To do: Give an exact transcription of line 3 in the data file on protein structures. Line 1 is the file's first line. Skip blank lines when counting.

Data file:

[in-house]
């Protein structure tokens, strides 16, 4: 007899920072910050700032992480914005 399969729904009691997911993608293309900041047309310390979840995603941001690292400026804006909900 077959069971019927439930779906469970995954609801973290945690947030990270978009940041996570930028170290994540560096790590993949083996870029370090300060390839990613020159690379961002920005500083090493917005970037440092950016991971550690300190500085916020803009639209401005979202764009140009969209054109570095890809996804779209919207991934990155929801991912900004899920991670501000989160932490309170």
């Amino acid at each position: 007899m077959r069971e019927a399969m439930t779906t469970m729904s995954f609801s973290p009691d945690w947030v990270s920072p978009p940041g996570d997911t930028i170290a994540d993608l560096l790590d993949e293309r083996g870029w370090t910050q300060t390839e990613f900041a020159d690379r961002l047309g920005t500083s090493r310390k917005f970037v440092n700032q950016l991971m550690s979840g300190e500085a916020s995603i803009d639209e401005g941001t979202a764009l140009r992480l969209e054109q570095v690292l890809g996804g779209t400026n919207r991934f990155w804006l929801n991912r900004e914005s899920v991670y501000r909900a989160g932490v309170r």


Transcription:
């Amino acid at each position: 007899m077959r069971e019927a399969m439930t779906t469970m729904s995954f609801s973290p009691d945690w947030v990270s920072p978009p940041g996570d997911t930028i170290a994540d993608l560096l790590d993949e293309r083996g870029w370090t910050q300060t390839e990613f900041a020159d690379r961002l047309g920005t500083s090493r310390k917005f970037v440092n700032q950016l991971m550690s979840g300190e500085a916020s995603i803009d639209e401005g941001t979202a764009l140009r992480l969209e054109q570095v690292l890809g996804g779209t400026n919207r991934f990155w804006l929801n991912r900004e914005s899920v991670y501000r909900a989160g932490v309170r």